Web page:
Malta-based HTML5 and chat app games publisher FRVR has raised $3 million.
The company aims to use the investment to expand into new markets such as Asia and onto new platforms. It also plans to hire new staff at its offices in Malta, London, Seville and Copenhagen.
The investment round was led by Accel and includes Makers Fund plus angel investors such as Paul Heydon and David Helgason.
The publisher has released titles such as FRVR Basketball on Facebook Instant Games. That title has generated 5.6 billion game plays since its release in 2017, with 51.8 billion balls thrown.
In total FRVR has released 32 titles to date and currently has another 19 in development.
“We have been fortunate to have been in the market with the right product and the right timing, giving us a leading position in the post app store world - but the consolidation of these new channels is happening at an amazing speed,” FRVR CEO Brian Meidell told PocketGamer.biz.
“Funding allows us to expand on our existing success, as well as pursue new markets and channels with all the speed and aggression we have been building towards.”
Chat app gaming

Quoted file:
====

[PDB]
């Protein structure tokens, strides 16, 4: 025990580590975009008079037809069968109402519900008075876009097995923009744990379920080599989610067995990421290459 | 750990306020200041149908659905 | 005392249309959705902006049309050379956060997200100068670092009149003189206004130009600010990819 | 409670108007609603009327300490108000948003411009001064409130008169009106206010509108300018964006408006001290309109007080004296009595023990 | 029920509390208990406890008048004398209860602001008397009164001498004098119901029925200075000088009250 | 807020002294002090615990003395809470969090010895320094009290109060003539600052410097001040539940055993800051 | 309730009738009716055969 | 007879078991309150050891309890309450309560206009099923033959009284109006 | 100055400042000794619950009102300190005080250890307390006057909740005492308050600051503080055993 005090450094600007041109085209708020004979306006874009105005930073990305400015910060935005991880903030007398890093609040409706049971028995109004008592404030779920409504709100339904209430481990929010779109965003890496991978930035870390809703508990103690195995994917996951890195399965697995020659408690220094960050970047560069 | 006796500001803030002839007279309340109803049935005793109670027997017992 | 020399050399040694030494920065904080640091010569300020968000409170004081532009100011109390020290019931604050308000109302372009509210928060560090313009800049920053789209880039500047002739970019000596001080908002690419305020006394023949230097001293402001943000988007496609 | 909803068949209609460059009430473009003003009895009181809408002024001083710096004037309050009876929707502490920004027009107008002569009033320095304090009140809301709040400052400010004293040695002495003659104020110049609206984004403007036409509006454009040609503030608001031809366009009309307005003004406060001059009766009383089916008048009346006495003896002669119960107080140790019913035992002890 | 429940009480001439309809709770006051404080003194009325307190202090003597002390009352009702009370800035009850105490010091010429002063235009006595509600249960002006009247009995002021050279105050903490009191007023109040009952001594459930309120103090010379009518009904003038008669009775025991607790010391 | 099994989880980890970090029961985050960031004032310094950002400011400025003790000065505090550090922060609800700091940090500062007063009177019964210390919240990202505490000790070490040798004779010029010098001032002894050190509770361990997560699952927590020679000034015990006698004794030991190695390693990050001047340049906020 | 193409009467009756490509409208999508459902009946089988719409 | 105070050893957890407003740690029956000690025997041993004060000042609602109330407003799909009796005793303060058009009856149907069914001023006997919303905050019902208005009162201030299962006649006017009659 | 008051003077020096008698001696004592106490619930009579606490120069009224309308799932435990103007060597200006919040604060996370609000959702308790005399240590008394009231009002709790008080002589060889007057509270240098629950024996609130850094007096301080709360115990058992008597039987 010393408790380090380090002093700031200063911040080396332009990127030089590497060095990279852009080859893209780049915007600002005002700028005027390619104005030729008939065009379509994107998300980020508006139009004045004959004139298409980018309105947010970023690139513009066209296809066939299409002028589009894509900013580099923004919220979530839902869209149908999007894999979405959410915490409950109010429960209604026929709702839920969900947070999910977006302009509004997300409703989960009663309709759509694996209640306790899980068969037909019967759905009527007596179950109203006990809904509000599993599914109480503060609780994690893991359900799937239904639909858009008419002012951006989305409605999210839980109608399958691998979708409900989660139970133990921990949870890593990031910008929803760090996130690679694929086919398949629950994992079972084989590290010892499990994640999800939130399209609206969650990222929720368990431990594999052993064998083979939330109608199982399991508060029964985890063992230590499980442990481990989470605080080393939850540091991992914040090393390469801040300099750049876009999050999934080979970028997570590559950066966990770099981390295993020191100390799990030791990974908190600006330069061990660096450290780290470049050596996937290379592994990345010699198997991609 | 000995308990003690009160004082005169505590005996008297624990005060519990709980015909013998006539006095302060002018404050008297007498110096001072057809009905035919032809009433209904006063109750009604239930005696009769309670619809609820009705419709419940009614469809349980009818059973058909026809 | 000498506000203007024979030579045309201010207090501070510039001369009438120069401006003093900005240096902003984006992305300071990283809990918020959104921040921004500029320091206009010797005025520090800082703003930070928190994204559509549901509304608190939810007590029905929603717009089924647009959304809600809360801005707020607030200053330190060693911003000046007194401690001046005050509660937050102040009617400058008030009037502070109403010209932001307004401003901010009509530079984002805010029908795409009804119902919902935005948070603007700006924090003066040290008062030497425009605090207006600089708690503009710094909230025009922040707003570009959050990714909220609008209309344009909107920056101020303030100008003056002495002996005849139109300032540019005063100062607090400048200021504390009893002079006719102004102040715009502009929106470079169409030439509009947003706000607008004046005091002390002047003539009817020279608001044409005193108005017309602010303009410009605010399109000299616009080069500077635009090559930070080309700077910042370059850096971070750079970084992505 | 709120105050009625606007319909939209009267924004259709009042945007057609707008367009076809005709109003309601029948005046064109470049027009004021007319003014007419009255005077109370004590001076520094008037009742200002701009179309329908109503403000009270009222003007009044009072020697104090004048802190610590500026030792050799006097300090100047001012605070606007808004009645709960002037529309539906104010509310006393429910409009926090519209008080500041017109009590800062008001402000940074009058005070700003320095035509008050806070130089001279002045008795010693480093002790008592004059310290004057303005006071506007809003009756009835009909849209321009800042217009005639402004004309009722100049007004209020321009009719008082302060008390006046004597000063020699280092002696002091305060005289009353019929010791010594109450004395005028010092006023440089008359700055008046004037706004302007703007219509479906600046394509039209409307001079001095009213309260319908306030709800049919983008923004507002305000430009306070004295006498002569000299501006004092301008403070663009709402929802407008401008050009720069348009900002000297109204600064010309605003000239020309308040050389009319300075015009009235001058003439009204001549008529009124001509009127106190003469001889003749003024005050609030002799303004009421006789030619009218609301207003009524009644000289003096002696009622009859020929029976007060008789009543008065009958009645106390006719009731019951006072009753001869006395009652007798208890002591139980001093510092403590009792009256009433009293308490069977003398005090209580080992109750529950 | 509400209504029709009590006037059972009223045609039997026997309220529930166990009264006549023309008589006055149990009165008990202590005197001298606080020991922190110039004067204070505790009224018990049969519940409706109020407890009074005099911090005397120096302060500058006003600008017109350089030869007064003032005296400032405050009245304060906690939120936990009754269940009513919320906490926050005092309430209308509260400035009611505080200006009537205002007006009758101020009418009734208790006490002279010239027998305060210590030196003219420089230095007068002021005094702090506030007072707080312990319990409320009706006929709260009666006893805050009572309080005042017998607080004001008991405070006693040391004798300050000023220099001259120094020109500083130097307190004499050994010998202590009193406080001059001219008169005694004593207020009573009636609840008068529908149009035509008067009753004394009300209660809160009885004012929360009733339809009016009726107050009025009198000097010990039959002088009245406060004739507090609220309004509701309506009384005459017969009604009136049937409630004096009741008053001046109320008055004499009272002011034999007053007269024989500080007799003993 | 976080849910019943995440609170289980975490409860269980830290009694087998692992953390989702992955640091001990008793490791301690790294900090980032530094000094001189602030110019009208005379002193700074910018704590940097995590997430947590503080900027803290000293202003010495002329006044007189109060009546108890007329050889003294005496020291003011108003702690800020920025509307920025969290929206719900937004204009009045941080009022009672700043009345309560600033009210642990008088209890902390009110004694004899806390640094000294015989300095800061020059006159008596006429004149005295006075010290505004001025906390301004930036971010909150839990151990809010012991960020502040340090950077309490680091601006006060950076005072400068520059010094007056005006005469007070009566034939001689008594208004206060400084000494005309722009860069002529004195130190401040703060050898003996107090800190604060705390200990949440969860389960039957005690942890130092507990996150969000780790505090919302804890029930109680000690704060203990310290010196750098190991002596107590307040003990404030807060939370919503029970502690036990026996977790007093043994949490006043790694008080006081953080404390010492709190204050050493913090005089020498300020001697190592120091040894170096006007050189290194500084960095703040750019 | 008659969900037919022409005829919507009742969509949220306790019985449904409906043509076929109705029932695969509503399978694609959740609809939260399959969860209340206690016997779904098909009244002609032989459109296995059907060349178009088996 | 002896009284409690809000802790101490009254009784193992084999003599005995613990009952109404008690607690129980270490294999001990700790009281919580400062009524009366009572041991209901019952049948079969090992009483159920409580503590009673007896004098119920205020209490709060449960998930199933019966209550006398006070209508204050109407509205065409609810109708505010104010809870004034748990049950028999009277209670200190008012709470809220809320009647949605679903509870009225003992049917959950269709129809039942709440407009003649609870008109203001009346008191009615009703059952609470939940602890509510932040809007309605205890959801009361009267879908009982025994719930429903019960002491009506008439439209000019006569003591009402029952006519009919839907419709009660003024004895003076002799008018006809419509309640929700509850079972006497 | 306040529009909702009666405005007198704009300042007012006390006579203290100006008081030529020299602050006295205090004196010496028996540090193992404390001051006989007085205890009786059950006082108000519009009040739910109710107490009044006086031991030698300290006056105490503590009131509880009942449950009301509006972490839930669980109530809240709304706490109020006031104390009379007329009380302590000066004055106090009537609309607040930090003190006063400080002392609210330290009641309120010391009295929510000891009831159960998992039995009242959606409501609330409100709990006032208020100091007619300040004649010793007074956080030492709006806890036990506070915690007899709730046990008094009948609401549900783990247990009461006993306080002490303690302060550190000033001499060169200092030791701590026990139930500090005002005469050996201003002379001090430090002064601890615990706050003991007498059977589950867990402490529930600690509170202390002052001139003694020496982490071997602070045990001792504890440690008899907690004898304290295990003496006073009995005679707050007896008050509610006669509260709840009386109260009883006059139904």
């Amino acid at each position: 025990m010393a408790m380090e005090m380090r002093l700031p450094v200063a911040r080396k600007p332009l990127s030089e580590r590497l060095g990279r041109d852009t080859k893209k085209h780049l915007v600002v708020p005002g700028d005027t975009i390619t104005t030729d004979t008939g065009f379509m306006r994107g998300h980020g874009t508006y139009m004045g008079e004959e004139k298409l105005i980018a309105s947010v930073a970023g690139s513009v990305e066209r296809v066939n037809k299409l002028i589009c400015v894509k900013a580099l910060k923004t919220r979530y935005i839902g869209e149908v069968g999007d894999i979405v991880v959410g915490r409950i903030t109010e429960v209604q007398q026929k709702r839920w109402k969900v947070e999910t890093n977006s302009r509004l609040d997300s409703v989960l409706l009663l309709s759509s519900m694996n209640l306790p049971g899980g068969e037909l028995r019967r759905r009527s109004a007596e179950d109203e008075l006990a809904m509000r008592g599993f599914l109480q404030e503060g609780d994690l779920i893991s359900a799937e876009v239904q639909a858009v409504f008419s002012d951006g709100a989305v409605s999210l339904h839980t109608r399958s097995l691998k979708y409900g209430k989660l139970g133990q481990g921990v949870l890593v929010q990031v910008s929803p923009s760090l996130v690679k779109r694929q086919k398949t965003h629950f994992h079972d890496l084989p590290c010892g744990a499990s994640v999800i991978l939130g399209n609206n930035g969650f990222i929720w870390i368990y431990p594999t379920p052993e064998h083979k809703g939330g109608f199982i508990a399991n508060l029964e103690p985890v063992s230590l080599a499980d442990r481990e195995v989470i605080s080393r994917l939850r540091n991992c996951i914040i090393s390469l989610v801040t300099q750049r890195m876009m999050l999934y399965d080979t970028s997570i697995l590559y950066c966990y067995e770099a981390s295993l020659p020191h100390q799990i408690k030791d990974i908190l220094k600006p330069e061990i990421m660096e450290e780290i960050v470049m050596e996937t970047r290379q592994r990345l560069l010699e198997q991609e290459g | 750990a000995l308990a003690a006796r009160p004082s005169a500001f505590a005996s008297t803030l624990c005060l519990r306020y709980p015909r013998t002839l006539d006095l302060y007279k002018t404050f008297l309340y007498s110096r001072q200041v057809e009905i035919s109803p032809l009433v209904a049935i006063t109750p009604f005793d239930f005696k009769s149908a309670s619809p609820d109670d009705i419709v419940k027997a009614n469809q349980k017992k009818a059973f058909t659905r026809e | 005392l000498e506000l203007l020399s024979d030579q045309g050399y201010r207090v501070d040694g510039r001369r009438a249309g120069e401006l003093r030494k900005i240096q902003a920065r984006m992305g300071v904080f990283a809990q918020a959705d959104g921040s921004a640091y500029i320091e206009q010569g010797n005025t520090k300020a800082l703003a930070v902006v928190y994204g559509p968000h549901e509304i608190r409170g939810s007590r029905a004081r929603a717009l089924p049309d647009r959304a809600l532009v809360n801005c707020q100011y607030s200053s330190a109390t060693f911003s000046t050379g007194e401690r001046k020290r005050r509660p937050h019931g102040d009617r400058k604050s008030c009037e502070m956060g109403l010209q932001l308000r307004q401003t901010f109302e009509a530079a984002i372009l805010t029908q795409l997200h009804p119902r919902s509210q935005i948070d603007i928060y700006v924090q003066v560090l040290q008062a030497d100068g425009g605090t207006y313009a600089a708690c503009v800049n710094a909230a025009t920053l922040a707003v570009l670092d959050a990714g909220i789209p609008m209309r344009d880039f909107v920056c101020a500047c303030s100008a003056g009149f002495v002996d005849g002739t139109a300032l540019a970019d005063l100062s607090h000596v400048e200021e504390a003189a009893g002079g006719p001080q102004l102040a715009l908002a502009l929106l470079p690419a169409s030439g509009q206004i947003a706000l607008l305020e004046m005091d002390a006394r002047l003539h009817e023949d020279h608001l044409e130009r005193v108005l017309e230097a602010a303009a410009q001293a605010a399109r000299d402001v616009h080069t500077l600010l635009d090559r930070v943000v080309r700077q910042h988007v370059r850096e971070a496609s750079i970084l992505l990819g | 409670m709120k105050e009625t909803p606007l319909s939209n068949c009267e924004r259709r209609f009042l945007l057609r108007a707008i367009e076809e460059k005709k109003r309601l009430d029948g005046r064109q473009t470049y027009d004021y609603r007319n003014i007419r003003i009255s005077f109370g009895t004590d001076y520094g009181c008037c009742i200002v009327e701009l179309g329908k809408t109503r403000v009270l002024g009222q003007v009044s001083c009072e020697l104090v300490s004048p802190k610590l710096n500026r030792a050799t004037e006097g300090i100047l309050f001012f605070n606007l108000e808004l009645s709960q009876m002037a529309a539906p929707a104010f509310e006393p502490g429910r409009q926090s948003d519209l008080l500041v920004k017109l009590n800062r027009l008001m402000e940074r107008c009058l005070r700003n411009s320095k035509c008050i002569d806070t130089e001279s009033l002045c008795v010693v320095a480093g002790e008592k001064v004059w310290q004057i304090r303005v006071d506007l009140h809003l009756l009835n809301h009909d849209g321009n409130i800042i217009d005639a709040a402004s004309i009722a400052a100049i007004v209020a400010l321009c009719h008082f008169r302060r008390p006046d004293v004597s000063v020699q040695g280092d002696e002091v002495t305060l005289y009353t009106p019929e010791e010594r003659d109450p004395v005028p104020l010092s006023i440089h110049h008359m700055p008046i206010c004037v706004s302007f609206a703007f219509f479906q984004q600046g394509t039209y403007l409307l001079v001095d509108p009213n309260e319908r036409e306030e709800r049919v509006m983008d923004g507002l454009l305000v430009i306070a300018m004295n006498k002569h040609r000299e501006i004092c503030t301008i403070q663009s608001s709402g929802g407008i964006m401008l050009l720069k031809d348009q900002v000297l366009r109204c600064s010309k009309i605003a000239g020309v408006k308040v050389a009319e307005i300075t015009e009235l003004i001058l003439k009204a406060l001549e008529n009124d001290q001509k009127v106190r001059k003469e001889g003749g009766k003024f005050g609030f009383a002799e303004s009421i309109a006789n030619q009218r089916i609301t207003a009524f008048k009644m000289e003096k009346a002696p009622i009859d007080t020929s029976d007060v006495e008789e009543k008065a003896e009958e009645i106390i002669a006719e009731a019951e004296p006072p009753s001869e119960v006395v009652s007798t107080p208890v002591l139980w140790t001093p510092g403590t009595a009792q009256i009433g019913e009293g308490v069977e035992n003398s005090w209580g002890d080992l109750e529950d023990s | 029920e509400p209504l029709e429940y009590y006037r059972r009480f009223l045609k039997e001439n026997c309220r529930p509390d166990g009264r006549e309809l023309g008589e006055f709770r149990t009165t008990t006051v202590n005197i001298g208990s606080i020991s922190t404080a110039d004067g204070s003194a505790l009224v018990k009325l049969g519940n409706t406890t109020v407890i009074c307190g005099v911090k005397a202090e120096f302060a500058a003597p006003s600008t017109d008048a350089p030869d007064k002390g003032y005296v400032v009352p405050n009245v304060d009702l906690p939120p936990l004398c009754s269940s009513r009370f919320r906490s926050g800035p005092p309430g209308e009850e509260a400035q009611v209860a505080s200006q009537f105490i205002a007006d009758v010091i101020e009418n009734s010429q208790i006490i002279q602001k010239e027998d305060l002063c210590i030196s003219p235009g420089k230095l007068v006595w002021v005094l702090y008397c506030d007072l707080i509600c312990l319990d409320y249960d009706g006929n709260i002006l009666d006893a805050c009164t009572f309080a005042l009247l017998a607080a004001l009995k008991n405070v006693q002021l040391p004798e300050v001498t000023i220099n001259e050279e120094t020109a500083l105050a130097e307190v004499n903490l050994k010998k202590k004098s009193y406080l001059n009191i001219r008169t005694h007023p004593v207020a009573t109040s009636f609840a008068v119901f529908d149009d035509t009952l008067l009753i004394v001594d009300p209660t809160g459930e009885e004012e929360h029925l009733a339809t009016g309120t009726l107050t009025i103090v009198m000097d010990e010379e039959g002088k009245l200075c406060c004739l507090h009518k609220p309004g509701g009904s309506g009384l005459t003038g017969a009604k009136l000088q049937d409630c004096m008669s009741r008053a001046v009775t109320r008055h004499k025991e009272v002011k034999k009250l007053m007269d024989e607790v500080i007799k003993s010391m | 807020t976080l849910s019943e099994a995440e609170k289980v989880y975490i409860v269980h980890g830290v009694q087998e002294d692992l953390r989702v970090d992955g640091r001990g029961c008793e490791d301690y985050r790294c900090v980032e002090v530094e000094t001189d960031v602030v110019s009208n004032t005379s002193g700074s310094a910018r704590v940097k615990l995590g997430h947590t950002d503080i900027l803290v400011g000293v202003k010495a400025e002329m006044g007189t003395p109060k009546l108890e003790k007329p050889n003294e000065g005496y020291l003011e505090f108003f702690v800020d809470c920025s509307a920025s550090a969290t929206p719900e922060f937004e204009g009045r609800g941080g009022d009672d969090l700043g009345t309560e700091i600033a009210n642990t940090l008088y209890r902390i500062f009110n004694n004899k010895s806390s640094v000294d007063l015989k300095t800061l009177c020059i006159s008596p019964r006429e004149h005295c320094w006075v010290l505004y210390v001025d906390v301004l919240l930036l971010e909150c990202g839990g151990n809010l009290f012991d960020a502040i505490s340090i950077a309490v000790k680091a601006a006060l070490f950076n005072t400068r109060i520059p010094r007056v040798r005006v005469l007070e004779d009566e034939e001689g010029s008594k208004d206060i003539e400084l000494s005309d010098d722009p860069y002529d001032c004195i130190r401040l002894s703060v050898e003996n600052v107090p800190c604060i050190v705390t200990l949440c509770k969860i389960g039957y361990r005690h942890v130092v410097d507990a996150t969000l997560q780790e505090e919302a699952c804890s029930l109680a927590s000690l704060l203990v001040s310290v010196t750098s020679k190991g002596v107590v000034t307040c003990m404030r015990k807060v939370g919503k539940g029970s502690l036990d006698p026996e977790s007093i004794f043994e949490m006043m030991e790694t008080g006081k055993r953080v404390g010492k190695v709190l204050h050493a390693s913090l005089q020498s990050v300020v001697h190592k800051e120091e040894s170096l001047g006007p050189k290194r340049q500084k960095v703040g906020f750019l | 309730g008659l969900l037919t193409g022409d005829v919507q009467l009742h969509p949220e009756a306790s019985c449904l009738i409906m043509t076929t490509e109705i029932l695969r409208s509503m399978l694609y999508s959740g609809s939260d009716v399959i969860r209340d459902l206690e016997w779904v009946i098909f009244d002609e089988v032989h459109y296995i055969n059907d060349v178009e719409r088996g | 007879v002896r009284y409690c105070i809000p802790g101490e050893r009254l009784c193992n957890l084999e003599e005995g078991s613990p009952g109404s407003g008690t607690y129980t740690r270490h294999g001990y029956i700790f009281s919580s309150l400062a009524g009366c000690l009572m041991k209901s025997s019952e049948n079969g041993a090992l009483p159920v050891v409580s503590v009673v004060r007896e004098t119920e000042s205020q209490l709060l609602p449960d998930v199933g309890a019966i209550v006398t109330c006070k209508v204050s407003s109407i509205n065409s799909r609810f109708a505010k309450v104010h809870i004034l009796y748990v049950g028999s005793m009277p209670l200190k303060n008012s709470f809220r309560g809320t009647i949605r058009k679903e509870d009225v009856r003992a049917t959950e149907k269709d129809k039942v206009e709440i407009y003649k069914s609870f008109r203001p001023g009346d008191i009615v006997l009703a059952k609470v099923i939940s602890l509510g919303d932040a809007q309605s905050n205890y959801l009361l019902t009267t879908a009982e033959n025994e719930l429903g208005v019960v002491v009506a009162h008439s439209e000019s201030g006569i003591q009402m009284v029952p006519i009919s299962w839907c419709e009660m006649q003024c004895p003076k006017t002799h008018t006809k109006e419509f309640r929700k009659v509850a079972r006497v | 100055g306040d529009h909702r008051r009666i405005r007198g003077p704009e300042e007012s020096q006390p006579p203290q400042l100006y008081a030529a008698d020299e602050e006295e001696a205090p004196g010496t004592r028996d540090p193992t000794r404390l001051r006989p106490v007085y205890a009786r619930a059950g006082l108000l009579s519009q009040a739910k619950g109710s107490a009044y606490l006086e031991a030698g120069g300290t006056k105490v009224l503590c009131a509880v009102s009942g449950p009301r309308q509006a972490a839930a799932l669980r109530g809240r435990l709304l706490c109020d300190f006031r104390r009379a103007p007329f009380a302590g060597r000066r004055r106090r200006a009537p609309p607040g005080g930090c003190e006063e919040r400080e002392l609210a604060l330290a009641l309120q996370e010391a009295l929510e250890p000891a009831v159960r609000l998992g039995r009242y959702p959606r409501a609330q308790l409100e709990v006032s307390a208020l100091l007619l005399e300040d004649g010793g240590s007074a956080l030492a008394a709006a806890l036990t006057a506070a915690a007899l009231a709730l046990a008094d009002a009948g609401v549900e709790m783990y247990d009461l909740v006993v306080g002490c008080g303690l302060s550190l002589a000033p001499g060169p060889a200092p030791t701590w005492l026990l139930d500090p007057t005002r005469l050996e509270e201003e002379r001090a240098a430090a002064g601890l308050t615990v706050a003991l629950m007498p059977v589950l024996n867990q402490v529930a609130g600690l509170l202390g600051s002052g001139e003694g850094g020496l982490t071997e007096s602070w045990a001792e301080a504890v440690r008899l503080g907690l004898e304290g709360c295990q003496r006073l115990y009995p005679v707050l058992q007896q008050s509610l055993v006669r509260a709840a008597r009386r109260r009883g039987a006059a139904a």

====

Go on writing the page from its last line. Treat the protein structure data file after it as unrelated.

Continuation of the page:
With the arrival of Facebook Instant Games and WeChat Mini-Games - Snapchat is also rumoured to be developing a games platform - the chat app gaming space is heating up considerably.
Though currently existing within the app store ecosystem, the platforms could one day perhaps threaten or at least spur on changes in the current app store setup on mobile.
Meidell called these chat app platforms like Instant Games “the next paradigm shift” in game distribution and content discovery. He added the app stores are consolidated and it has become expensive for developers and publishers to gain visibility.
“Organic content discovery is difficult when there is a lot of content, and you often get ‘one size fits all’ top lists or curated store fronts,” said Meidell.
“These new channels are built on top of platforms that are inherently social and/or focused on personalised content discovery. That is the future of finding out which game to play. People already have all their free time packed full of entertainment.
“Platforms like Facebook Instant Games lets you sidestep the problem of trying to pull people away from Facebook and into your mobile game, by bringing your game directly to the player inside of Facebook, where they already decided to spend their time.”
Meidell added that the company currently does “very well” on Facebook Instant Games and receives a positive return on investment purely from ads.
He declined to comment on Facebook’s revenue split on Google Play, which combined with Google’s leaves developers with a 49 per cent cut.